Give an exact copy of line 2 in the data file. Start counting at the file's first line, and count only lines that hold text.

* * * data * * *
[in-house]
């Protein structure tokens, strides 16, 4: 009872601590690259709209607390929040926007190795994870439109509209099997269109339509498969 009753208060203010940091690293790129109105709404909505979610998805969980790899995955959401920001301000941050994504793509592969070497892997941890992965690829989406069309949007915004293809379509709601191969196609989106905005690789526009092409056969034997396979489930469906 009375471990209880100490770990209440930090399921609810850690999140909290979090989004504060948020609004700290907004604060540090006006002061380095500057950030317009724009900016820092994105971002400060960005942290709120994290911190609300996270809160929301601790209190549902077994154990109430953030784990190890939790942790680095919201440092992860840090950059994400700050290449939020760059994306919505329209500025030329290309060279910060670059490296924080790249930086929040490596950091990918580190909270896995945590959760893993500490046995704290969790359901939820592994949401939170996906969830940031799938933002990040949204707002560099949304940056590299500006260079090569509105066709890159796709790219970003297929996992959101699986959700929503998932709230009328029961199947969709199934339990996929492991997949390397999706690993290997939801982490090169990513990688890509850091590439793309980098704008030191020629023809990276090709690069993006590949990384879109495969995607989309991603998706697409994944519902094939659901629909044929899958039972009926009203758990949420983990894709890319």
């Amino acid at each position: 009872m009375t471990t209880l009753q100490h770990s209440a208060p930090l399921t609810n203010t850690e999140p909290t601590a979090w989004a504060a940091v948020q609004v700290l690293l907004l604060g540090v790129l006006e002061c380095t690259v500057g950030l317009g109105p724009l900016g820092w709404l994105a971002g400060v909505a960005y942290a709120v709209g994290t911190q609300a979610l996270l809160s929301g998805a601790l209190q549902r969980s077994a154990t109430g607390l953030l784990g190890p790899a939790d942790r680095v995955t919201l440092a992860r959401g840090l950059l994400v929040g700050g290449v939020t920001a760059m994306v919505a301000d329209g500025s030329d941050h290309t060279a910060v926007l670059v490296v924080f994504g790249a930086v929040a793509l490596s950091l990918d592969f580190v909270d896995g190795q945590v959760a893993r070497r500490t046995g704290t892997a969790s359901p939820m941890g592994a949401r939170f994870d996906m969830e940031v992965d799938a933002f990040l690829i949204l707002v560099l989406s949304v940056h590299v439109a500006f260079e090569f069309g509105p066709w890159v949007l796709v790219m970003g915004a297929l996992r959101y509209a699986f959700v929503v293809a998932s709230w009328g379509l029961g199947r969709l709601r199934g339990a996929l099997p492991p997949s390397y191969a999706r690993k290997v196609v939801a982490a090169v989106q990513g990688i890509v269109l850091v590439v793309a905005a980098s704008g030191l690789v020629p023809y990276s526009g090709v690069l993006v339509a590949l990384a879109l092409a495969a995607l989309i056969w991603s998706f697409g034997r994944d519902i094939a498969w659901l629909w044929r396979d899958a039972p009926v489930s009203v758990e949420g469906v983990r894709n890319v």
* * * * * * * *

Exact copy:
């Protein structure tokens, strides 16, 4: 009872601590690259709209607390929040926007190795994870439109509209099997269109339509498969 009753208060203010940091690293790129109105709404909505979610998805969980790899995955959401920001301000941050994504793509592969070497892997941890992965690829989406069309949007915004293809379509709601191969196609989106905005690789526009092409056969034997396979489930469906 009375471990209880100490770990209440930090399921609810850690999140909290979090989004504060948020609004700290907004604060540090006006002061380095500057950030317009724009900016820092994105971002400060960005942290709120994290911190609300996270809160929301601790209190549902077994154990109430953030784990190890939790942790680095919201440092992860840090950059994400700050290449939020760059994306919505329209500025030329290309060279910060670059490296924080790249930086929040490596950091990918580190909270896995945590959760893993500490046995704290969790359901939820592994949401939170996906969830940031799938933002990040949204707002560099949304940056590299500006260079090569509105066709890159796709790219970003297929996992959101699986959700929503998932709230009328029961199947969709199934339990996929492991997949390397999706690993290997939801982490090169990513990688890509850091590439793309980098704008030191020629023809990276090709690069993006590949990384879109495969995607989309991603998706697409994944519902094939659901629909044929899958039972009926009203758990949420983990894709890319």